Pulse programming

From HandWiki
Short description: Field of experimental physics

Pulse programming in the field of experimental physics refers to engineering sinusoidal electromagnetic waveforms to have programmable frequencies, phases, and amplitudes. The main techniques and terminology arose in the study of nuclear magnetic resonance (NMR) during the 1970s, but has since been adopted in many other experimental settings, usually associated with quantum computing experiments. These include electron spin resonance (ESR), trapped ions, quantum dots, the phase/flux/charge across a superconducting junctions, and many other quantum bit implementations. Traditionally, pulse programmers were built using hard-wired analog electronics to produce a fixed sequence of waveforms, but modern pulse programmers make use of direct digital synthesis programmable electronics controlled by a personal computer to make precisely reproducible sequences.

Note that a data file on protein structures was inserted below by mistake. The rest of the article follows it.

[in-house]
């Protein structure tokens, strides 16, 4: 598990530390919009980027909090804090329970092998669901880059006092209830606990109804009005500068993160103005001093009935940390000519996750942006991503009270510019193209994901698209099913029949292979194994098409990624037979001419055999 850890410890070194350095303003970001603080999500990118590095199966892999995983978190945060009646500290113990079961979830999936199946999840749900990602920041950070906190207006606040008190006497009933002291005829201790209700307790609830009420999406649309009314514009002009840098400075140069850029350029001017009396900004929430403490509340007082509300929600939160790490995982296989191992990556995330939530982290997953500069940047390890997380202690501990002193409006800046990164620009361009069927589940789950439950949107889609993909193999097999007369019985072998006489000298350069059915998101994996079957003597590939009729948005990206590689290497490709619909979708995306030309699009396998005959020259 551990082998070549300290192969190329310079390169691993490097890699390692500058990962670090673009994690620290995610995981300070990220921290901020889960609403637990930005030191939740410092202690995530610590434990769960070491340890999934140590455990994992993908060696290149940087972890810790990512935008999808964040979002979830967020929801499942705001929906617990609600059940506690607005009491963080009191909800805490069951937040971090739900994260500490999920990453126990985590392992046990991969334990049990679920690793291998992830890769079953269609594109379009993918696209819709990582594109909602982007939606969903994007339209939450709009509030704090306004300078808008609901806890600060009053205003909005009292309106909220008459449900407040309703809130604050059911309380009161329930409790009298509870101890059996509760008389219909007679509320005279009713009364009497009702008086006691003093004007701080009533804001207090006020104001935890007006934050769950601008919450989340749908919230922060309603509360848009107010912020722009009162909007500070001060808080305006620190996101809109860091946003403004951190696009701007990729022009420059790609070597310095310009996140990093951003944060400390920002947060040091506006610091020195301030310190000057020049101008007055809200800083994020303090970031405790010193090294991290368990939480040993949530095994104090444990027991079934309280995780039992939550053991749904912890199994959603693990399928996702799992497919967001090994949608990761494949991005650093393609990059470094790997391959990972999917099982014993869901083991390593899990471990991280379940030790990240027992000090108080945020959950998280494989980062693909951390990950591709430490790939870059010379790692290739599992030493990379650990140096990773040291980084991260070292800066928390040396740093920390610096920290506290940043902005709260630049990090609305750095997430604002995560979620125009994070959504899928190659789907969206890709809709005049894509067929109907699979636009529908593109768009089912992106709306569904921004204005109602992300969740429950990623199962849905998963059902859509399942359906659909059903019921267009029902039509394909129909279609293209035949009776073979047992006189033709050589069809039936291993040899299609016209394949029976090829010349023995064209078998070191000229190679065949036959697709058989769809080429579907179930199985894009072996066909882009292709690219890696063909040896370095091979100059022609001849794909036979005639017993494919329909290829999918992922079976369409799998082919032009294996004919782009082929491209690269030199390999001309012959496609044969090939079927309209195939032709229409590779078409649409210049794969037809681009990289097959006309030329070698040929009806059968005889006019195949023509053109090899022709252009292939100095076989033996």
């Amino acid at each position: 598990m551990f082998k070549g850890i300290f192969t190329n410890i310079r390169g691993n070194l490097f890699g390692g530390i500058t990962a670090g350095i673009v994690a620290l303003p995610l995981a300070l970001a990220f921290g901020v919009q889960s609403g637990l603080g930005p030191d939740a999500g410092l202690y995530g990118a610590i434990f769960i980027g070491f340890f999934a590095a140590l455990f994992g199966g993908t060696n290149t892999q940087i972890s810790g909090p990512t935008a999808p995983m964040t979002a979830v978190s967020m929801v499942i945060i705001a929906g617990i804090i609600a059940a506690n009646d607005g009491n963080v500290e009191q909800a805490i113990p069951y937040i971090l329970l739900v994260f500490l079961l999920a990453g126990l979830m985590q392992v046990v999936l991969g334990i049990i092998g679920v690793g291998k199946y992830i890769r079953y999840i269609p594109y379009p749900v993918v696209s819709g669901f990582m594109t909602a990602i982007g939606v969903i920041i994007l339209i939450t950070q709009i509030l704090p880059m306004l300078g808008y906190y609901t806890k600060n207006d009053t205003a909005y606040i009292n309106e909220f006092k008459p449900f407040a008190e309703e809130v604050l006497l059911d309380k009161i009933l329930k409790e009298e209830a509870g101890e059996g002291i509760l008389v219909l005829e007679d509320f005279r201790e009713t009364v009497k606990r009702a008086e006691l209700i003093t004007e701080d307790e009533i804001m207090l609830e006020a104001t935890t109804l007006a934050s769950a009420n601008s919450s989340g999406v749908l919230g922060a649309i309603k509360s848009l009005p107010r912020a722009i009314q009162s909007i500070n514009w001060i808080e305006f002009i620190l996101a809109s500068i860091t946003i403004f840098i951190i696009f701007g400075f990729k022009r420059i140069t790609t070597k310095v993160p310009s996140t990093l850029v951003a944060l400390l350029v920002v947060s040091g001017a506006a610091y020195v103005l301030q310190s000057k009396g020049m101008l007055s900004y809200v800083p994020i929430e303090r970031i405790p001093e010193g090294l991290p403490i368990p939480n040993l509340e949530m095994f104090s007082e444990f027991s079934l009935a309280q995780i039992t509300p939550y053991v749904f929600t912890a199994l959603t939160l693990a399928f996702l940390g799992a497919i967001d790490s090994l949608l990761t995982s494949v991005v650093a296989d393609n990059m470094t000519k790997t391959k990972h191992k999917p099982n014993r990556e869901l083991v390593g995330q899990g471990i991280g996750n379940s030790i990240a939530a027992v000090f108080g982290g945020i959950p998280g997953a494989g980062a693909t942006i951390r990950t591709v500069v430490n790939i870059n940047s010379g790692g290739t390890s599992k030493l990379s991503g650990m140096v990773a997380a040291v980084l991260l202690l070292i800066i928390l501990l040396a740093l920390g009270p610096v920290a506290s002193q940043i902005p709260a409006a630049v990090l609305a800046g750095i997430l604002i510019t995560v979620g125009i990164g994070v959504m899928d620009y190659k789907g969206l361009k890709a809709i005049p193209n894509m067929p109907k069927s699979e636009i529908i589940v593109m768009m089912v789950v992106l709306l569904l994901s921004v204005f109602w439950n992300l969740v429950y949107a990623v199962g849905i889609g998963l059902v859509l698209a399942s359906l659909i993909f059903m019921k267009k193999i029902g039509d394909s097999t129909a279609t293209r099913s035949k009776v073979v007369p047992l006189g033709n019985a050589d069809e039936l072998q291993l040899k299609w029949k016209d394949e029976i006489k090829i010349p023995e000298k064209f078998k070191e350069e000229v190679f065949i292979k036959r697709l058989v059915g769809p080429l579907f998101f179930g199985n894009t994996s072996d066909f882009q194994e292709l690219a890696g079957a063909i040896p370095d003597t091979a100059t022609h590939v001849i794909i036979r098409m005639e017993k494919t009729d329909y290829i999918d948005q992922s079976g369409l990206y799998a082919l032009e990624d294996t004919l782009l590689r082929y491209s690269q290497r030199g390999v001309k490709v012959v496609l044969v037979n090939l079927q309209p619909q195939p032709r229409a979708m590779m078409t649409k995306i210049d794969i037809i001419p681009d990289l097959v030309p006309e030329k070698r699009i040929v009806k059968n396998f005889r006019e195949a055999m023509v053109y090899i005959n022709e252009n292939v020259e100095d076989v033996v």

Open source pulse programming

There are several commercial pulse programmers available whose designs are proprietary. A notable open source pulse programmer system was originally designed by Paul Pham as part of his master's thesis at MIT under Isaac Chuang. It was first deployed in Rainer Blatt's quantum optics and spectroscopy group at the University of Innsbruck, and was later adopted by the following trapped ion research groups:

Further extensions to the system were designed and implemented by Paul Pham while he resided at 419 Boylston in Seattle, with major contributions from Philipp Schindler at Innsbruck and Lutz Petersen at MPQ. As of 2010, the core part of the pulse programmer system (the FPGA sequencer board) is no longer being actively maintained. However, the Innsbruck group has designed and assembled its own custom DDS boards which generate the actual waveforms that is compatible with the FPGA sequencer board.

A new open source system called ARTIQ is being developed by M-Labs.